Legislators named the bluebonnet the state flower in 1901, but the man who would become famous for painting them, Julian Onderdonk, was leaving Texas for New York at the time. Up north, Onderdonk studied with painters Robert Henri and William Merritt Chase, who convinced him to get outside in the open air and pay close attention to light and shadow. After years of struggle in New York, Onderdonk returned to his hometown of San Antonio in 1909. With fresh eyes on his native state, he found his ultimate subject, and painted the bluebonnet-covered landscapes that would make his name. Tragically, he died at the peak of his success in 1922, at only 40 years old, but he left a trail of imitators behind. Some now call him “the father of Texas painting.”
Almost a century later, I’m stuck at home during a pandemic, scrolling through the @julianonderdonk Twitter feed and looking at images of paintings with titles such as “Bluebonnets on a Grey Day,” “Bluebonnets at Dusk,” “Bluebonnets at Twilight, near San Antonio,” “Morning in the Bluebonnets,” “Late Afternoon in the Bluebonnets,” and “Bluebonnet Field” (left). I can’t tell if the pictures make me more or less lonely, but I feel the urge to jump in the car and drive to the Hill Country.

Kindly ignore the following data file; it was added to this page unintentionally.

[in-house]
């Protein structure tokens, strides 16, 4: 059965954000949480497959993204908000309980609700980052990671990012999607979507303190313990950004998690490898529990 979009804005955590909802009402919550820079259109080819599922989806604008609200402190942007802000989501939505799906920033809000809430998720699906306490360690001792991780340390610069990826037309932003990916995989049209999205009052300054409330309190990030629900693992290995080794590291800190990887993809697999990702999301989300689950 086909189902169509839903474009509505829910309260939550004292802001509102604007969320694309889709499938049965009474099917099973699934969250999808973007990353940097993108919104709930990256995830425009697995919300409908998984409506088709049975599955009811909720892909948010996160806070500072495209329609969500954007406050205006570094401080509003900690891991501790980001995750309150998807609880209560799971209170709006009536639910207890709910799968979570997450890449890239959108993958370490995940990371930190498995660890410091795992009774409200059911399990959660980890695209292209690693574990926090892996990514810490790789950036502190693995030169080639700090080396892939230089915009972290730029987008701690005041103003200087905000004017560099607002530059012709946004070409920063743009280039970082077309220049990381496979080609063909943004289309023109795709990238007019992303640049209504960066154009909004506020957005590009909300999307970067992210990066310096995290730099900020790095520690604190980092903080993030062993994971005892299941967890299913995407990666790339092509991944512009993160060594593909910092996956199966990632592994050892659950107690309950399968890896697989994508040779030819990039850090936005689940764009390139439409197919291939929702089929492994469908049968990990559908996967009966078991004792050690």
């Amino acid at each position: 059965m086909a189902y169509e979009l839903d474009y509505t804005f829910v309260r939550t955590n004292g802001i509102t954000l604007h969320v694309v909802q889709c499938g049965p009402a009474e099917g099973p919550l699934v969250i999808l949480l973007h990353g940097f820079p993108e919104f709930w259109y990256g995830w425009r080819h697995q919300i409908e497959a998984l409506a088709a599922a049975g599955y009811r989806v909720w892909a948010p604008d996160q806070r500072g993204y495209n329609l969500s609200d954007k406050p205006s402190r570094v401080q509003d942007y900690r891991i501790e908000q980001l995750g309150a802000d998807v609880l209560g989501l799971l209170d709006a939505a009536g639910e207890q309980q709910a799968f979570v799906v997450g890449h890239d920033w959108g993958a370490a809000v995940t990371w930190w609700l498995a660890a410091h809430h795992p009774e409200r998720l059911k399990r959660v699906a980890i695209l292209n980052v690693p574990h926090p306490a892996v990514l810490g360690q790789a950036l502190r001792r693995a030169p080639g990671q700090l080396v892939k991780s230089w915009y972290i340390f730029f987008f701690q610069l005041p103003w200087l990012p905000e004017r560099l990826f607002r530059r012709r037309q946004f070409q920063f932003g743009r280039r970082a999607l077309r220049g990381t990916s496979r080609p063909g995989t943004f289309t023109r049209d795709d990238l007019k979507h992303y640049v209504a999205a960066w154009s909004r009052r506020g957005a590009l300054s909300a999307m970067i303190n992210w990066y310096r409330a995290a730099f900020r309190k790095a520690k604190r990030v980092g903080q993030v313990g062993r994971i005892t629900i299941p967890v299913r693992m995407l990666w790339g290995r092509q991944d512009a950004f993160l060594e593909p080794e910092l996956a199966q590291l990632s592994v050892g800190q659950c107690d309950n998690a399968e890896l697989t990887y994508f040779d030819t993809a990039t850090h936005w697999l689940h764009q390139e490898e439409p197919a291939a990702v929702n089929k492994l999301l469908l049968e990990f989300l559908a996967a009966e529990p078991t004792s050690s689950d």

The feed is an “art bot” created by Andrei Taraschuk, a Colorado-based, Russian-born software engineer. In a 2018 Ignite Boulder talk, Taraschuk described it as a social media account that runs on autopilot. “I know what you guys are thinking,” he joked. “‘Oh no, not another Russian building bots.’” But instead of spreading disinformation, he’s on a mission to beautify social media. He’s trained hundreds of art bots—a whole “network of dead artists” including @agnesmartinart, @rauschenbergbot, and @edekooning—to follow each other and retweet each other’s work. Taraschuk estimates the bots have shared over 1 million pieces of art. For Texans who can’t get enough of bluebonnet season, following @julianonderdonk is like being served fresh flowers all year long.